It’s impossible to see this as anything other than an attempt to deliberately mislead the public regarding Corbyn’s views. That she wasn’t dismissed indicates just how little the BBC prioritizes and values accuracy, genuine “objectivity” and “impartiality”.  Furthermore, the doctored interview was not taken down from the BBC‘s site for some time, with Conservative MPs continuing to Tweet it.

Sir Michael Lyons, who chaired the BBC Trust from 2007 to 2011 and is a former Labour councillor, said that there had been “some quite extraordinary attacks on the elected leader of the Labour party”.

In 2016, he told the BBC’s The World at One: “I can understand why people are worried about whether some of the most senior editorial voices in the BBC have lost their impartiality on this.

All I’m voicing is the anxiety that has been expressed publicly by others … We had here a charter review process which has been littered with wild kites flown which, we can’t see the string is held by the secretary of state, but the suspicion is that actually it’s people very close to him.

His own comments have suggested that he might be blessed by a future without the BBC. Is the BBC strong enough to withstand a challenge to its integrity and impartiality?”

Lyons said there were “very real suspicions that ministers want to get much closer to the BBC, and that is not in anybody’s interests”. Corbyn told grassroots supporters that it was necessary for Labour to use social media to communicate with the public, because right wing media were censoring political debate in an unprecedented assault on the party. He is absolutely right. 

The commodification of politics and the PR narrative

Vance Packard’s influential 1957 polemic, The Hidden Persuaders, described how “political hucksters” were now treating voters as spectator-consumers, not much  interested in politics or its content, able to be roused only by controversy, stunts and personality. This approach seemed justified, Packard wrote, “by the growing evidence that voters could not be depended on to be rational. There seemed to be a strong illogical or non-logical element in their behaviour, both individually and in masses” (Packard 2007).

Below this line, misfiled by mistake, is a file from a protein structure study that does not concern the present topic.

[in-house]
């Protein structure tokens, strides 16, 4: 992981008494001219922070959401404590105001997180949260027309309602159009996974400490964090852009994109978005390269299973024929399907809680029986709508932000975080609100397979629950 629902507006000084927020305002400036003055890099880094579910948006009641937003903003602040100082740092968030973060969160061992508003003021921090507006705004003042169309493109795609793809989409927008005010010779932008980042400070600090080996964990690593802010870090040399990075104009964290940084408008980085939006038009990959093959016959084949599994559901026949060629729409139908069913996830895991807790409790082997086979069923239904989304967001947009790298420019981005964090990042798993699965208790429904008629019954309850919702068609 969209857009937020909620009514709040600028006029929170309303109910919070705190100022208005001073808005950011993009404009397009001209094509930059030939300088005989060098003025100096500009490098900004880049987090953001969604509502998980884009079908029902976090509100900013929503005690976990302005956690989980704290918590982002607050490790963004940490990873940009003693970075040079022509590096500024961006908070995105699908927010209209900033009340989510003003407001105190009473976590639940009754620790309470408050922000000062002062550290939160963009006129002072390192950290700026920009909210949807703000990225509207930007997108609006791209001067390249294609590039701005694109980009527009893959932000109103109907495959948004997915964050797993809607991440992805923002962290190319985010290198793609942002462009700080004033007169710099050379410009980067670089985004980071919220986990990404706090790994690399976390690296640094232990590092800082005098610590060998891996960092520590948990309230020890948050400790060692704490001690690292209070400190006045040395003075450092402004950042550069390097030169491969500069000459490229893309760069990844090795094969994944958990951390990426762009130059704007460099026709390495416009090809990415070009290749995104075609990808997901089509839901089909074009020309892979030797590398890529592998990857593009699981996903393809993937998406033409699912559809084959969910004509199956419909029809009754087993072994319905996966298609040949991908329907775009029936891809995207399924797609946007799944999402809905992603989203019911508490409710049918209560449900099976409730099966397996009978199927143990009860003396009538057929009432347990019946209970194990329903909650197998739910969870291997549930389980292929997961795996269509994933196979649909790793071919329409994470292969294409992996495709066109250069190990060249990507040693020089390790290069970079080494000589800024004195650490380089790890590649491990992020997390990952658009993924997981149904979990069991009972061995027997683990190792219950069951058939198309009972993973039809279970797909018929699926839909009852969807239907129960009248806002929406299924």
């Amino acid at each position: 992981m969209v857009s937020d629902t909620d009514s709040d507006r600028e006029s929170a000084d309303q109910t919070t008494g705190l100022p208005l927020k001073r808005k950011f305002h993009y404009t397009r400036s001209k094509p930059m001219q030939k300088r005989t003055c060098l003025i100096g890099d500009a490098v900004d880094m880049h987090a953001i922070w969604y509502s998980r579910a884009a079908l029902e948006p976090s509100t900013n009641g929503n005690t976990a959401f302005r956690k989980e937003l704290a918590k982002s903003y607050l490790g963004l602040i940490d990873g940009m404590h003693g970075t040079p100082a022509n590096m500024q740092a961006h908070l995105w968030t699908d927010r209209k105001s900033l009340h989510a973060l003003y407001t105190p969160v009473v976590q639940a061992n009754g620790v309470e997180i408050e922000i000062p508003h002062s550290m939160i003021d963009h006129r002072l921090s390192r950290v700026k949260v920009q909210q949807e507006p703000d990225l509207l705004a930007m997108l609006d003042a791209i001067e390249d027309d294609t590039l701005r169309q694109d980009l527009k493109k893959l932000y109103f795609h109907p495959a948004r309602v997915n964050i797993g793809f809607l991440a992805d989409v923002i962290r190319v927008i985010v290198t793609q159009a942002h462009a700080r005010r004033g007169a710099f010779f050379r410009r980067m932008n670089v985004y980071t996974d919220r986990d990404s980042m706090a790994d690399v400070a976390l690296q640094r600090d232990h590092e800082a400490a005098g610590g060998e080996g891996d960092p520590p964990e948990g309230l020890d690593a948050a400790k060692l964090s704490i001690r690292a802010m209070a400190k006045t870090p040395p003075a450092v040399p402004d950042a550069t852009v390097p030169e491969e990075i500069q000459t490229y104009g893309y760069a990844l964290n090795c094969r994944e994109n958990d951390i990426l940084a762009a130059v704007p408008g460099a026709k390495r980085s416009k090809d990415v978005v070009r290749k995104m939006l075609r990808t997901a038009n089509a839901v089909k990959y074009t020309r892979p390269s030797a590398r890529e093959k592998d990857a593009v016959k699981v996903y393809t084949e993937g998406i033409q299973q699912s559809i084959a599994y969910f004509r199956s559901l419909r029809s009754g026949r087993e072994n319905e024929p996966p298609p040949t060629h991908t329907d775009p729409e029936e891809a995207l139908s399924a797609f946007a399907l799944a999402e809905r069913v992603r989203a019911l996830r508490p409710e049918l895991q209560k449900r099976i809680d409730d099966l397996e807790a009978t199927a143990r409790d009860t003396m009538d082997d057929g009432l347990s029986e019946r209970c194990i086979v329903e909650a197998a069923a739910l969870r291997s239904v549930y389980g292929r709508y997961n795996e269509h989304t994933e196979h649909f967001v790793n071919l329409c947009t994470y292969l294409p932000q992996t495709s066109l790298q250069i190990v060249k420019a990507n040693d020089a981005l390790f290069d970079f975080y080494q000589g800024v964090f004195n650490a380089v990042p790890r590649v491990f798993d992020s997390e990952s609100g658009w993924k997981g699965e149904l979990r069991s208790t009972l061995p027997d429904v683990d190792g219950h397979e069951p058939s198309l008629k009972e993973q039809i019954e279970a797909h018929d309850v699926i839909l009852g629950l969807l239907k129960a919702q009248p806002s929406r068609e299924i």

As Packard discovered in his research, this had been happily accepted by the commercial world which was abreast of the new approach – and which was exporting its techniques to the political communicators. He quotes an editorial in an early 1956 edition of the  magazine The Nation’s Business, published by the US Chamber of Commerce, which reported: Both parties will merchandise their candidates and issues by the same methods that business has developed to sell goods […] no flag-waving faithfuls will parade the streets. Instead corps of volunteers will ring doorbells and telephones […] radio spot announcements and ads will repeat phrases with a planned intensity. Billboards will push slogans of proven power […] candidates need […] to look ‘sincerely at the TV camera’. (Packard 2007).

It was an early intimation of the replacement of political parties (the “faithfuls”) by public relations, a movement which has since advanced. Politics has been reduced to brand, reputation management and ‘strategic communications’.  

More recently, the Leveson inquiry concluded that politicians “developed too close a relationship with the Press in a way which has not been in the public interest.” Public relations professionals are charged with organising media space, engagements and ensuring that their political candidate’s public profile stays positive. 

Robbie Gibb, who headed the BBC's political team at Westminster, is Theresa May's new Director of Communications

 

Robbie Gibb, who headed the BBC’s political team at Westminster, is Theresa May’s new Director of Communications ( Robbie Gibb/Twitter ).

In its election manifesto in 2010 the Conservative party promised to give the National Audit Office “full access” to the BBC‘s accounts in order to make the corporation more accountable for the way it spends the licence fee.

Jeremy Hunt said that the BBC Trust, which replaced the corporation’s board of governors in 2007, had to change and that the Tories were considering “ripping up the charter” ahead of its expiration in 2016 to achieve its plan.

The encroaching government influence on the BBC became more visible to the public in 2016, when the then culture secretary was accused of attempting to “bend the BBC to his political will” after it emerged he planned to have the government directly appoint most members of a new body to run the corporation. 

Despite the early rhetoric about abolishing the trust, the then Culture Secretary, Jeremy Hunt, said he would only act “within the envelope set by the Royal Charter”, so major changes were not possible until the Charter expired after the end of 2016.  Hunt had instead expressed his support for changing the name of the Trust and installing a new non-executive chairman on the BBC’s Executive Board.